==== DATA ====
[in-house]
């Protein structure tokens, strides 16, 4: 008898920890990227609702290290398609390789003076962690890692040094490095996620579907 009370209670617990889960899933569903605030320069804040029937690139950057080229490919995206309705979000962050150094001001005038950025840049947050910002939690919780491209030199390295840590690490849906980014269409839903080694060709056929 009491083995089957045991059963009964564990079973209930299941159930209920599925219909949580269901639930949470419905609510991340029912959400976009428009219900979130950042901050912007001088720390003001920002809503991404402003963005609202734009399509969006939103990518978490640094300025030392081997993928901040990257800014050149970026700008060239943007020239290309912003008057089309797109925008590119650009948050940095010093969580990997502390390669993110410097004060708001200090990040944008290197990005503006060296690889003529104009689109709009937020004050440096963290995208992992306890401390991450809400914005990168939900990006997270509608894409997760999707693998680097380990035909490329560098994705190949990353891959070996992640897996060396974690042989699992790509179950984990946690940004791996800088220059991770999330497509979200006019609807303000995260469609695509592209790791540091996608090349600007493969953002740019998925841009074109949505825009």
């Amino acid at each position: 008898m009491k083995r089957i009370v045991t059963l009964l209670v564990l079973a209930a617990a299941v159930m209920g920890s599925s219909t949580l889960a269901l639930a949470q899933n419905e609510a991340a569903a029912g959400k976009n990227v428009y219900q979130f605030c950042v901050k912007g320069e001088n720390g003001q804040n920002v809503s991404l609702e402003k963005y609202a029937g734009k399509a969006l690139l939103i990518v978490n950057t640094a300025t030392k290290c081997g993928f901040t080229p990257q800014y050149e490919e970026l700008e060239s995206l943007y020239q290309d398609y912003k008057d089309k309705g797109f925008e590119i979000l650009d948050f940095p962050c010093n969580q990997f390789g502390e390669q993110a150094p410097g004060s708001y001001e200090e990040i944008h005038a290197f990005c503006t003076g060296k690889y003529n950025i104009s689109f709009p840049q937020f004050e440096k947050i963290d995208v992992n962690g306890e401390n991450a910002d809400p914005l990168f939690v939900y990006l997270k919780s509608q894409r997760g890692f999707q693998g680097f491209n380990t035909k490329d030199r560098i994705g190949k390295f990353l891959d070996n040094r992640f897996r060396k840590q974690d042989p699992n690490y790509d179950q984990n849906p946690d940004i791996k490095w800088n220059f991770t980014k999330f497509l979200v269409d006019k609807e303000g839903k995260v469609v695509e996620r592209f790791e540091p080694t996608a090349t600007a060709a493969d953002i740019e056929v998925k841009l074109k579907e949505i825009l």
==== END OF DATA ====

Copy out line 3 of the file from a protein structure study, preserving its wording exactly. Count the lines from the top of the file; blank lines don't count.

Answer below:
């Amino acid at each position: 008898m009491k083995r089957i009370v045991t059963l009964l209670v564990l079973a209930a617990a299941v159930m209920g920890s599925s219909t949580l889960a269901l639930a949470q899933n419905e609510a991340a569903a029912g959400k976009n990227v428009y219900q979130f605030c950042v901050k912007g320069e001088n720390g003001q804040n920002v809503s991404l609702e402003k963005y609202a029937g734009k399509a969006l690139l939103i990518v978490n950057t640094a300025t030392k290290c081997g993928f901040t080229p990257q800014y050149e490919e970026l700008e060239s995206l943007y020239q290309d398609y912003k008057d089309k309705g797109f925008e590119i979000l650009d948050f940095p962050c010093n969580q990997f390789g502390e390669q993110a150094p410097g004060s708001y001001e200090e990040i944008h005038a290197f990005c503006t003076g060296k690889y003529n950025i104009s689109f709009p840049q937020f004050e440096k947050i963290d995208v992992n962690g306890e401390n991450a910002d809400p914005l990168f939690v939900y990006l997270k919780s509608q894409r997760g890692f999707q693998g680097f491209n380990t035909k490329d030199r560098i994705g190949k390295f990353l891959d070996n040094r992640f897996r060396k840590q974690d042989p699992n690490y790509d179950q984990n849906p946690d940004i791996k490095w800088n220059f991770t980014k999330f497509l979200v269409d006019k609807e303000g839903k995260v469609v695509e996620r592209f790791e540091p080694t996608a090349t600007a060709a493969d953002i740019e056929v998925k841009l074109k579907e949505i825009l």